Why Play Math Games?
By Kitty Rutherford, Posted April 27, 2015 –
People of all ages love to play games that are fun
and motivating. Games give students opportunities to explore fundamental number
concepts, such as the counting sequence, one-to-one correspondence, and computation
strategies. Engaging mathematical games can also encourage students to explore
number combinations, place value, patterns, and other important mathematical
concepts. Further, they afford opportunities for students to deepen their
mathematical understanding and reasoning. Teachers should provide repeated
opportunities for students to play games, then let the mathematical ideas
emerge as students notice new patterns, relationships, and strategies. Games
are an important tool for learning in elementary school mathematics classrooms:
• Playing games
encourages strategic mathematical thinking as students find different
strategies for solving problems and deepen their understanding of numbers.
• When played
repeatedly, games support students’ development of computational fluency.
• Games present opportunities
for practice, often without the need for teachers to provide the problems. Teachers
can then observe or assess students and work with individuals or small groups
• Games have the
potential to allow students to develop familiarity with the number system and
with “benchmark numbers” (such as 10s, 100s, and 1000s) and engage in computation
practice, building a deeper understanding of operations.
• Games support a
school-to-home connection. Parents can learn about their children’s
mathematical thinking by playing games with them at home.
This game is on p. 65 of the downloadablePDF.
requires a balance and connection between conceptual understanding and
computational proficiency. Computational methods that are over-practiced
without understanding are forgotten or remembered incorrectly. Conceptual
understanding without fluency can inhibit the problem-solving process (NCTM
2000, Principles and Standards for School Mathematics, p. 35).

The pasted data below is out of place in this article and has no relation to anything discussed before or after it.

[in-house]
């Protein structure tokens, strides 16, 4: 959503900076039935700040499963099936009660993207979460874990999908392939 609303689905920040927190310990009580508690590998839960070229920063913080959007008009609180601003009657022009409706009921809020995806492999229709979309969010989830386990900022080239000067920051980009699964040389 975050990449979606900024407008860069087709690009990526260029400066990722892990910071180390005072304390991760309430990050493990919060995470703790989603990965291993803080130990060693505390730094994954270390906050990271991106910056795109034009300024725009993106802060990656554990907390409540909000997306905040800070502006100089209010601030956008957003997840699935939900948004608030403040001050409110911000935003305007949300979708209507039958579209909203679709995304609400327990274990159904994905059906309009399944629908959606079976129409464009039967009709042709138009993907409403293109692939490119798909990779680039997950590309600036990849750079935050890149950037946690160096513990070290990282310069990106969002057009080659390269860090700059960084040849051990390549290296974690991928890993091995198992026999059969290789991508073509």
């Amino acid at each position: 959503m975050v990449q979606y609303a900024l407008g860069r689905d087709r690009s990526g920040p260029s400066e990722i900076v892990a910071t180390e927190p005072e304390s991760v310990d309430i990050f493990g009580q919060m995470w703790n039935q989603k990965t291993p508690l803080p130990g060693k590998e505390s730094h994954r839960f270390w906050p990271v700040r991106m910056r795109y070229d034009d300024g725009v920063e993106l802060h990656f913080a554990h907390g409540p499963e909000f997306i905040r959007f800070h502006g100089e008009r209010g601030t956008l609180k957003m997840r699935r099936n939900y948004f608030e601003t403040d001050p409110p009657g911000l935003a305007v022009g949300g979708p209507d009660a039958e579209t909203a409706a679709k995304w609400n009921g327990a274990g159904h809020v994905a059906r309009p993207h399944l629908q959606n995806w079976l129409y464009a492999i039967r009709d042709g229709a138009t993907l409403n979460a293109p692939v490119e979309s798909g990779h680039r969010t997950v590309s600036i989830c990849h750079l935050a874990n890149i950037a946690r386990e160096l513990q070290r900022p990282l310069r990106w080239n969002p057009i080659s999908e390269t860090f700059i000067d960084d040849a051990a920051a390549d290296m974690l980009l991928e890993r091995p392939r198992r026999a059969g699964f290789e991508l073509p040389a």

computational fluency is an expectation of the Common Core State Standards for
Mathematics. Games provide opportunity for meaningful practice. The research
about how students develop fact mastery indicates that drill techniques and
timed tests do not have the power that mathematical games and other experiences
have. Appropriate mathematical activities are essential building blocks to
develop mathematically proficient students who demonstrate computational
fluency (Van de Walle and Lovin, Teaching Student-Centered Mathematics
Grades K–3, p. 94). Remember, computational fluency includes efficiency,
accuracy, and flexibility with strategies (Russell 2000).
kinds of experiences that teachers
offer their students clearly play a major role in determining the extent and
quality of students’ learning. Students can build understanding by actively
engaging in tasks and experiences designed to deepen and connect their knowledge. Procedural fluency and
conceptual understanding can be developed through problem solving, reasoning,
and argumentation (NCTM 2000, Principles and Standards for School
Mathematics, p. 21). Meaningful practice is necessary to develop
fluency with basic number combinations and strategies with multidigit numbers. Practice
should be purposeful
and should focus on developing thinking strategies and a knowledge of number relationships rather
than on drilling isolated facts (NCTM 2000, Principles and Standards for
School Mathematics, p. 87). Do not subject any student to computation
drills unless the student has developed an efficient strategy for the facts
included in the drill (Van de Walle and Lovin 2006, Teaching
Student-Centered Mathematics Grades K–3, p. 117). Drills can strengthen
strategies with which students feel comfortable—those they
“own”—and will help make these strategies increasingly automatic. Therefore, strategy
drills will allow students increasing efficiency, even to the point of
recalling a fact without being conscious of using a strategy. Drills without an
efficient strategy offer no assistance (Van de Walle and Lovin 2006, Teaching
Student-Centered Mathematics Grades K–3, p. 117).
This game is on p. 5 of the downloadable
teachers use games solely to practice number facts. These games usually do not
engage children for long because they are based on students’ recall or
memorization of facts. Some students are quick to memorize; others need a few